Effects of an adverse-drug-event alert system on cost and quality outcomes in community hospitals

Piontek, Frank; Kohli, Rajiv; Conlon, Paul; Ellis, Jeffrey J.; Jablonski, Jason; Kini, Narendra
April 2010
American Journal of Health-System Pharmacy;4/15/2010, Vol. 67 Issue 8, p613
Academic Journal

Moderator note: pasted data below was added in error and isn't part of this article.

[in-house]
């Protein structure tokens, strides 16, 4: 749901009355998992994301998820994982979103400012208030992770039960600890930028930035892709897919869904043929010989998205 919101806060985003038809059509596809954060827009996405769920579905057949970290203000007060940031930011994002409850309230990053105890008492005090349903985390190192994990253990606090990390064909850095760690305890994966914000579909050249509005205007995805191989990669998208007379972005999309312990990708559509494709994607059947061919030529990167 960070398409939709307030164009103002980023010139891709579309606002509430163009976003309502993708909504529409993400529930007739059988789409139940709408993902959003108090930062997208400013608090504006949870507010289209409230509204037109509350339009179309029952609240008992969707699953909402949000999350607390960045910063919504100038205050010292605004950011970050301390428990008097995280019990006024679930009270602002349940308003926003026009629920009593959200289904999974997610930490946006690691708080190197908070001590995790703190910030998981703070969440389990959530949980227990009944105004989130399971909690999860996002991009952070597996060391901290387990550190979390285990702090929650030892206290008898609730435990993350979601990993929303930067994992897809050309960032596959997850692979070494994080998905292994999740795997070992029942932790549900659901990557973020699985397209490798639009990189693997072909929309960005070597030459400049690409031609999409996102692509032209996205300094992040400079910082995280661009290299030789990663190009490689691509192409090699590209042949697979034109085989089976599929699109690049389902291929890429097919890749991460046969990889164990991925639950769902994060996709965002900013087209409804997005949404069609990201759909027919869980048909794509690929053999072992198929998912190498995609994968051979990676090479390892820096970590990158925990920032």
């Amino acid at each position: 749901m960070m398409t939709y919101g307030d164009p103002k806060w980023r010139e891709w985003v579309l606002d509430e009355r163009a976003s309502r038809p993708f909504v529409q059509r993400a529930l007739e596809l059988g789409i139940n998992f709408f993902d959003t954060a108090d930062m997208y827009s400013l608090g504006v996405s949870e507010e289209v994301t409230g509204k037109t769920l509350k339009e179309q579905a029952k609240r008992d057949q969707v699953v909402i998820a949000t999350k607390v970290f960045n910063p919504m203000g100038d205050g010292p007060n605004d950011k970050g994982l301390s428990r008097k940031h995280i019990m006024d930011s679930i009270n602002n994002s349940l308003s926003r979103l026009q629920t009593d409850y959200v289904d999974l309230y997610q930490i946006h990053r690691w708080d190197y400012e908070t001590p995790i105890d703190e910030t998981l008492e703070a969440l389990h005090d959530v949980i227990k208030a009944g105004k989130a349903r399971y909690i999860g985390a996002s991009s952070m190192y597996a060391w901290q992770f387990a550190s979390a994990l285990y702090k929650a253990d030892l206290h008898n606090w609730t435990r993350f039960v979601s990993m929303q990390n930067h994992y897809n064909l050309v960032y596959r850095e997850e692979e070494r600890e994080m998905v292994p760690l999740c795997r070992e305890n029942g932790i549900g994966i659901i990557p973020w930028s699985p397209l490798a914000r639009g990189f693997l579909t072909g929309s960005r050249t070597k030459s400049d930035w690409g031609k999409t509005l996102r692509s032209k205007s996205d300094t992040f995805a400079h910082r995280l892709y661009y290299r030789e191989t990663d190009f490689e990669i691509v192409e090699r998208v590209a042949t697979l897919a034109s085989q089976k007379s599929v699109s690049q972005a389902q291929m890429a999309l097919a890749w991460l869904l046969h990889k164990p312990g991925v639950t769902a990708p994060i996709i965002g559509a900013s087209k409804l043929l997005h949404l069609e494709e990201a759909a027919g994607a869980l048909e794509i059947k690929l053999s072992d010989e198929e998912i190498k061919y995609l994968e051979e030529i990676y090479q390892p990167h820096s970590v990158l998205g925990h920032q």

Purpose. The effects of an adverse-drugevent (ADE) alert system on cost and quality outcomes in community hospitals were evaluated. Methods. This retrospective observational study evaluated the effects of an ADE alert system in seven hospitals in the Trinity Health network. Outcomes for all inpatients admitted to these hospitals after and one year before the deployment of an ADE alert system were evaluated. Inpatients in two network hospitals that lacked any computerized ADE alert system constituted the external control group. Administrative data were gathered for patients from these facilities for the same time frames as for the preimplementation and postimplementation groups. Primary outcomes evaluated included pharmacy department costs, variable drug costs, and mortality rates. Secondary outcomes included total hospitalization costs, length of hospital stay (LOS), rate of readmission, and case-mix index. Mean differences in primary and secondary outcome measures across all four groups were examined using analysis of variance. Results. Significant decreases in mean pharmacy department costs per patient were observed from preimplementation to postimplementation (p < 0.001), while pharmacy department costs increased significantly in the external control group (p = 0.029). Drug costs decreased significantly from baseline (p < 0.001) in the postimplementation group. Drug costs increased significantly in the external control group (p = 0.029). Severity-adjusted mortality rates and LOS decreased significantly in the postimplementation group. Total patient hospitalization costs, both crude and severity adjusted, significantly increased in both groups. Conclusion. Implementation of an ADE alert system in seven community hospitals demonstrated significant decreases in pharmacy department costs, variable drug costs, and severity-adjusted mortality rates.


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